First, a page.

Commentary

Helping To Overcome Audience Fatigue In Affluent Travel Marketing

One of the biggest challenges travel marketers face is that the typical affluent audience pool is fairly finite. Much of marketers’ efforts go toward addressing consumers who have traveled in the past and are assumed to have the financial capacity to do so again. While these may be valuable indicators of future purchases, they may also apply to a very small group of consumers. In all likelihood, this is a group that receives multiple competing offers throughout the year, helping ensure they’ve almost become immune to travel advertising. 

This kind of audience fatigue frequently leads to stagnating conversion and response rates, and it’s generally happening across the travel industry. In travel marketing the customer you have today is often not reflective of the potential for your product; it’s only reflective of the marketing you’ve done to date. In order to better leverage that potential, travel marketing is in need of a total audience reboot. 

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Fortunately, marketers can do this fairly easily. They just need to employ two primary tactics: further segmenting their audience, and expanding the size of their audience.

Segmentation of current customers is a great place to start. Typically, the current customer base reflects past marketing campaigns and may be made up of well-to-do people with a known affinity for travel. Many travel marketers identify prospects by matching likelihood or affinity to travel with the appropriate income level for the offer, but marketers can go further and carve out smaller, more precise audience profiles for more customized messaging. By drilling deeper into the current travel segments, marketers may identify consumers with higher estimated financial capacity, and then deliver these affluent customers exclusive offers and VIP treatment packages. 

But that tactic can also quickly lead to fatigue if overused, which is why it can be equally important to grow the size of the potential audience. This means looking beyond consumers who have raised their hand as travelers; after all, if the current audience is burnt out by marketing, and their customer base isn’t growing, then it may be difficult for marketers to meet their revenue goals quarter after quarter. So, marketers need to find and reach an audience that may not have been contacted yet, one that may not have demonstrated any penchant for travel, but still likely has the financial capacity. 

A key here is to go back to basics, starting with some very broad qualifiers. Fortunately, estimated financial capacity is still a worthwhile indicator to identify new consumers. If the audience is potentially affluent enough, then the right kind of offer may persuade them to invest in travel. The trick is refining the audience by determining how consumers respond to the offers.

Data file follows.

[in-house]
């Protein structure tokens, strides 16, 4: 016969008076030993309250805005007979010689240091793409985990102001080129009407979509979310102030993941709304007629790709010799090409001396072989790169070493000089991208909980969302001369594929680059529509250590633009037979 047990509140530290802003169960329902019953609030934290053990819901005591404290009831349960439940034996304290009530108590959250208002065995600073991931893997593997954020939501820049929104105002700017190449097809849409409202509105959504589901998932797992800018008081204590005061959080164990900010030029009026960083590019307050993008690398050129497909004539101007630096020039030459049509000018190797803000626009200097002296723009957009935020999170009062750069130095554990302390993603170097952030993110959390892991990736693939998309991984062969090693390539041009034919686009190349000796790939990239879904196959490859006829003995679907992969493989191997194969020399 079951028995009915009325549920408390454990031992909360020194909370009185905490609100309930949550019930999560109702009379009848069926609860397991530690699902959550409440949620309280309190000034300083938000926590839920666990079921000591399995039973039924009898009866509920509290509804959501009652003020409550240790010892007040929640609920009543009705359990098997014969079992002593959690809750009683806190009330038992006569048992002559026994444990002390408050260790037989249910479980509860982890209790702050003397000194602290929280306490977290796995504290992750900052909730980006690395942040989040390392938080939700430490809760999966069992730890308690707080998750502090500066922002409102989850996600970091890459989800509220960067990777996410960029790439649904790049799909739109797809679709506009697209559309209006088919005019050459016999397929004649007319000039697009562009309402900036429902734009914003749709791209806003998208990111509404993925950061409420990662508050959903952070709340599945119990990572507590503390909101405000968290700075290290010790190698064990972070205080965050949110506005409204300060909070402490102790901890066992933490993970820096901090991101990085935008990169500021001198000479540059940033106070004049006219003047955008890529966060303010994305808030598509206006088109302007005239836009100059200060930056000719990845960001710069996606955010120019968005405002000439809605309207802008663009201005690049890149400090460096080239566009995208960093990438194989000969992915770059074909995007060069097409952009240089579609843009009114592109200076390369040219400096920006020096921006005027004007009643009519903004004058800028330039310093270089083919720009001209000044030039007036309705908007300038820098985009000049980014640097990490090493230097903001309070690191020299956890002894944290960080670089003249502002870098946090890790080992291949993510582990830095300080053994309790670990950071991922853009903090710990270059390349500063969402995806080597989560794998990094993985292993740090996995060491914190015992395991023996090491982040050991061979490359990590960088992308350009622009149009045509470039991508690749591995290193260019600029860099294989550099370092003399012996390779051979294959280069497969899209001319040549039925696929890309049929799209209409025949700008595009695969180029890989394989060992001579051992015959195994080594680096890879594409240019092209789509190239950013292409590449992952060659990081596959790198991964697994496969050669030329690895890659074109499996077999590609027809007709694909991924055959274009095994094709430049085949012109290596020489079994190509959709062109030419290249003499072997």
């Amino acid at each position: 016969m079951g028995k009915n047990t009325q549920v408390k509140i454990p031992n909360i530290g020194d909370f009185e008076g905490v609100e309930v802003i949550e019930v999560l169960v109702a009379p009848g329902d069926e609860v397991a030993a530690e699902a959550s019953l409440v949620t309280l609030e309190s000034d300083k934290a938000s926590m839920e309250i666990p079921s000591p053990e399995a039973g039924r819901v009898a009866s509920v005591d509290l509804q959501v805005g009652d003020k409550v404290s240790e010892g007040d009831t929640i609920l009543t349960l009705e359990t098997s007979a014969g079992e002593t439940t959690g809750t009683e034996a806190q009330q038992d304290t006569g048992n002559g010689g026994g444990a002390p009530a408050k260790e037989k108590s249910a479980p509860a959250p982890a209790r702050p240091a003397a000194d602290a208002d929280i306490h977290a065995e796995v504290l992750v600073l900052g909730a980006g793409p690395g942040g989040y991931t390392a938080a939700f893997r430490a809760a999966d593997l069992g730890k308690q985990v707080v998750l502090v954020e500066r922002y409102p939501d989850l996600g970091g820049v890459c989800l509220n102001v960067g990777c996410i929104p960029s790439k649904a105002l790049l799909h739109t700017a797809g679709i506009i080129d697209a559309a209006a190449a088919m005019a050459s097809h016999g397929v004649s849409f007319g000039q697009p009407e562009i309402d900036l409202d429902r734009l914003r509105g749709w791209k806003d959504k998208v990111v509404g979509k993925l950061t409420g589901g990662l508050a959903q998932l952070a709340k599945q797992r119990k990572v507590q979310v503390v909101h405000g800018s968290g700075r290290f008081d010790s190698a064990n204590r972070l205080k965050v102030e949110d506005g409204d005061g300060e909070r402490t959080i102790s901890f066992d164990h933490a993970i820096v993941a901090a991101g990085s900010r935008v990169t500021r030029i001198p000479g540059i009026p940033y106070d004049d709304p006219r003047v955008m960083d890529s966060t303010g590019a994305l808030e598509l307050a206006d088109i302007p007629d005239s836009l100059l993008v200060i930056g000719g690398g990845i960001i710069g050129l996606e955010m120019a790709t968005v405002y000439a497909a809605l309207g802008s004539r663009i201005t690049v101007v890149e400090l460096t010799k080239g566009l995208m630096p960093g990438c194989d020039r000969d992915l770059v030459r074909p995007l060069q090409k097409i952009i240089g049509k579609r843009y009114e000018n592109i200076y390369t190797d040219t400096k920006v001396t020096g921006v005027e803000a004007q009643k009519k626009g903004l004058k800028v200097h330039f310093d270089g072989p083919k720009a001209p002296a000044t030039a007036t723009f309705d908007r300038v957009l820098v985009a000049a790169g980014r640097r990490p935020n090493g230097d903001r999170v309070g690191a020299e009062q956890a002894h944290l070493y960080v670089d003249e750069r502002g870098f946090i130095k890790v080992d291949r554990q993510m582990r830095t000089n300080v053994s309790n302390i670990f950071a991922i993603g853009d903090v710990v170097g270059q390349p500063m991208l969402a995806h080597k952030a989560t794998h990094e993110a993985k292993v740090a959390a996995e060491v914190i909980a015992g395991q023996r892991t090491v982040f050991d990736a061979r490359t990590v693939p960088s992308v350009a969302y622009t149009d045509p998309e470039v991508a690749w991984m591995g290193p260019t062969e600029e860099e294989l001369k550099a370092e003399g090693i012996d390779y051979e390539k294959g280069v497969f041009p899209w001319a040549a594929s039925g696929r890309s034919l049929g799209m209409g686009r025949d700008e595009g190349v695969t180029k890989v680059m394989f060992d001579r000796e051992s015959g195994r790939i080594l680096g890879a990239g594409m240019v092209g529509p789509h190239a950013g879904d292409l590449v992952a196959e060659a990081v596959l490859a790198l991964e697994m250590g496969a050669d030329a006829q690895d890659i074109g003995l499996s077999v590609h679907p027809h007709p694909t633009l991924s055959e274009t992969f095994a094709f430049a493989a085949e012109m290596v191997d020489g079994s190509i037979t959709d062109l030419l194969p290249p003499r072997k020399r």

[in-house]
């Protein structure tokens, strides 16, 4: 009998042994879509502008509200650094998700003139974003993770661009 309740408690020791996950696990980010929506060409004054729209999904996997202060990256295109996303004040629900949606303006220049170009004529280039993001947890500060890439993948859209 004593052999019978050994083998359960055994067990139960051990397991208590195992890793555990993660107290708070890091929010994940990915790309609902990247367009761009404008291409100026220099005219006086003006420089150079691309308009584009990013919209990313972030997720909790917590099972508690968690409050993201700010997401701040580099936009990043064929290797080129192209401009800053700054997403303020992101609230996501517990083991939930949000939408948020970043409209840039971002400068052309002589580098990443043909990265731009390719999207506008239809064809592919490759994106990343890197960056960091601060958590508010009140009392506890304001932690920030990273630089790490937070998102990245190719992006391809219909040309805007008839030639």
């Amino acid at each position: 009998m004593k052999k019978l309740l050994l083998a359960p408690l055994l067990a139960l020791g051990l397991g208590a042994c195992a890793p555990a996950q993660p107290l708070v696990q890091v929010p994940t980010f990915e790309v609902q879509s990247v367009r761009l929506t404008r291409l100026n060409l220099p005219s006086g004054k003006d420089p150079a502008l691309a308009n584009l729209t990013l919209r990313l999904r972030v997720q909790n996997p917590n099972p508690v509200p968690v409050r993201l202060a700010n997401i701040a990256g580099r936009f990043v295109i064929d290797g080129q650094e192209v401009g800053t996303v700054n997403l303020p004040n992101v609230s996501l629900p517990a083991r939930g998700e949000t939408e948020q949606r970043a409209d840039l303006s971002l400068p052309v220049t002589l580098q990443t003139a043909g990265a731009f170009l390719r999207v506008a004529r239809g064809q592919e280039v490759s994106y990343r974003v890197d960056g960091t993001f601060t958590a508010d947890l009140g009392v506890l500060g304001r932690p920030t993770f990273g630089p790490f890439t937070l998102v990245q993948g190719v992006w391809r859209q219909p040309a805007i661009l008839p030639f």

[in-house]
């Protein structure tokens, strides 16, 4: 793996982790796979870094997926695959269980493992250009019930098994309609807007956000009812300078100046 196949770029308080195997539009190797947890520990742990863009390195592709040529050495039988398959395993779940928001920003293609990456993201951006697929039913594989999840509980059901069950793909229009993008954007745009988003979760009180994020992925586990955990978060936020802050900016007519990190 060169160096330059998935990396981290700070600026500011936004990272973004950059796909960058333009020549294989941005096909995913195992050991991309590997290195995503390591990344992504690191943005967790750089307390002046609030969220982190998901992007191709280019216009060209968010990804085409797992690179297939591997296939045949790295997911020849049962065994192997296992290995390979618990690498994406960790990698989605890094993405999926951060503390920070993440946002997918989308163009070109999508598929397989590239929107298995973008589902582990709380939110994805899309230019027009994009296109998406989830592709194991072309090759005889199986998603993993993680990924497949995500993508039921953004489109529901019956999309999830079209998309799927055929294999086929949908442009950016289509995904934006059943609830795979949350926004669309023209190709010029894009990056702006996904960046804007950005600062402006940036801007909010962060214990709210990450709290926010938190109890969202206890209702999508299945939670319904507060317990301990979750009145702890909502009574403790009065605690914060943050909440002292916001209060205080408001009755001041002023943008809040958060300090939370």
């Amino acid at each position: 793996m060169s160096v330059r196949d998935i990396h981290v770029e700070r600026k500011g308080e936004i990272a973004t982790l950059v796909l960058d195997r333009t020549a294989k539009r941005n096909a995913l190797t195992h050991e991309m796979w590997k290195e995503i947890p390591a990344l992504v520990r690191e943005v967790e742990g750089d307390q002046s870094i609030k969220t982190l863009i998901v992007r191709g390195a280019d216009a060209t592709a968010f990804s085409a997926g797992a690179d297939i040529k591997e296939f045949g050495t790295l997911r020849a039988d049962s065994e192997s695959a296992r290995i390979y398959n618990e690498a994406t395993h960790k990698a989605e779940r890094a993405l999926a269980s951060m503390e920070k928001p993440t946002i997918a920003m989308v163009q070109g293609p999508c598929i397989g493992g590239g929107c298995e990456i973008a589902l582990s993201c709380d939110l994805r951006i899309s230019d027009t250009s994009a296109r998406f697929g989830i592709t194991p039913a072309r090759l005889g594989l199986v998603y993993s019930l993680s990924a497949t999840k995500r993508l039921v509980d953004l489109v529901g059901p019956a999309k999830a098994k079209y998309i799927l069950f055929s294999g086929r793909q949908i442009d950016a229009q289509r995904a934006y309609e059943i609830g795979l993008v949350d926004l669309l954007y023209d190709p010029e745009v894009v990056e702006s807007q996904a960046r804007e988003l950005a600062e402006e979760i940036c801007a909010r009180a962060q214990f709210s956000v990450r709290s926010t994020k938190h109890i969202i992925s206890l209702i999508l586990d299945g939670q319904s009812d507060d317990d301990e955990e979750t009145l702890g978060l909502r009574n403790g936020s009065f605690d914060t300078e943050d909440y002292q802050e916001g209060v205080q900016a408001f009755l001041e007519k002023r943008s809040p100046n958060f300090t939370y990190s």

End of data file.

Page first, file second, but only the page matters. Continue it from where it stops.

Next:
For example, marketers could start by segmenting consumers in the Southeast with an annual income estimated to be greater than $250,000. Once identified, they should reach out to this new audience with introductory messaging and offers. After this initial wave, it’s time to look at the respondents and then further refine the audience by identifying the segments that could be most likely to respond to future marketing offers. Perhaps they are younger, with higher incomes than the existing (and fatigued) audience group. Perhaps they are older consumers nearing retirement who may have time to travel. 

Based on the responses, marketers might want to classify these segments as primary, secondary and tertiary marketing audience groups. If and when the primary group becomes fatigued, then the secondary group can move up. 

At this point, the marketing effort has gone full circle, and we’re back to segmentation again, where different offers can be tailored for the different consumer segments, based on the likelihood of a response. It’s a significant challenge, but once marketers identify segments that typically are highly-responsive, they’ll see that there are unique types of consumers in each group.

Travel marketers should continually seek to expand their audience and then further segment that audience with different offers. Failure to bring new people into a shrinking customer base means the business risks withering. Fortunately, travel marketers can access tools to avoid that fate.

2 comments about "Helping To Overcome Audience Fatigue In Affluent Travel Marketing".
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  1. Ron Kurtz from American Affluence Research Center, October 14, 2015 at 2:26 p.m.

    I understand and sympathize with the author's position. She is essentially promoting direct mail, as it is the best way to reach an audience as targeted as she is suggesting. Unfortunately, most marketers seem to think direct mail is dead, when in fact it is alive and very effective.

    A good example of what she is talking about is the cruise industry. Some of the cruise lines spend a fortune on direct mail, but only to their past passengers. I receive 2 or more brochures weekly from 2 cruise lines I have cruised with previously. I am amazed that this practice is considered cost effective, but one company president told me the mailings always pay for themselves.

    I wonder if they would not get a better ROI if they expanded their audience by mailing to new prospects.

  2. Paula Lynn from Who Else Unlimited, October 14, 2015 at 2:44 p.m.

    Better by not angering the people they are trying to reach. As soon as something is booked, you get sent a message that the same hotel/trip/pollution boat has now discounted prices and you are not getting them. That's one.

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